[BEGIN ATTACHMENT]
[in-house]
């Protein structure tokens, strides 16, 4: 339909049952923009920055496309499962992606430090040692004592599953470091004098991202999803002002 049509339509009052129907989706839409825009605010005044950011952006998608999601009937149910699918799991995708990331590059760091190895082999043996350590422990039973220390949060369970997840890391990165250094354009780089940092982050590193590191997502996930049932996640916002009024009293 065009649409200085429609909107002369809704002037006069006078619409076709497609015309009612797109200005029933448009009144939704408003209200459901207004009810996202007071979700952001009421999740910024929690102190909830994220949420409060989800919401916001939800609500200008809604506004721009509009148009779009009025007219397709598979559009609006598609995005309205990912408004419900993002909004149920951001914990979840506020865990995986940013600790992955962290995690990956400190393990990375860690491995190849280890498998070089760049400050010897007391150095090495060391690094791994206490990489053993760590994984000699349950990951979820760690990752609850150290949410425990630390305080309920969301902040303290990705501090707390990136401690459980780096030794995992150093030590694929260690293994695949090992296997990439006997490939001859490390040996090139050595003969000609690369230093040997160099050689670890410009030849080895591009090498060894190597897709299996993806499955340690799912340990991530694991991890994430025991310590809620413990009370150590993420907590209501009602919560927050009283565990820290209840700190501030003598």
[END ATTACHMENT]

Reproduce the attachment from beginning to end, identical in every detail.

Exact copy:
[in-house]
């Protein structure tokens, strides 16, 4: 339909049952923009920055496309499962992606430090040692004592599953470091004098991202999803002002 049509339509009052129907989706839409825009605010005044950011952006998608999601009937149910699918799991995708990331590059760091190895082999043996350590422990039973220390949060369970997840890391990165250094354009780089940092982050590193590191997502996930049932996640916002009024009293 065009649409200085429609909107002369809704002037006069006078619409076709497609015309009612797109200005029933448009009144939704408003209200459901207004009810996202007071979700952001009421999740910024929690102190909830994220949420409060989800919401916001939800609500200008809604506004721009509009148009779009009025007219397709598979559009609006598609995005309205990912408004419900993002909004149920951001914990979840506020865990995986940013600790992955962290995690990956400190393990990375860690491995190849280890498998070089760049400050010897007391150095090495060391690094791994206490990489053993760590994984000699349950990951979820760690990752609850150290949410425990630390305080309920969301902040303290990705501090707390990136401690459980780096030794995992150093030590694929260690293994695949090992296997990439006997490939001859490390040996090139050595003969000609690369230093040997160099050689670890410009030849080895591009090498060894190597897709299996993806499955340690799912340990991530694991991890994430025991310590809620413990009370150590993420907590209501009602919560927050009283565990820290209840700190501030003598």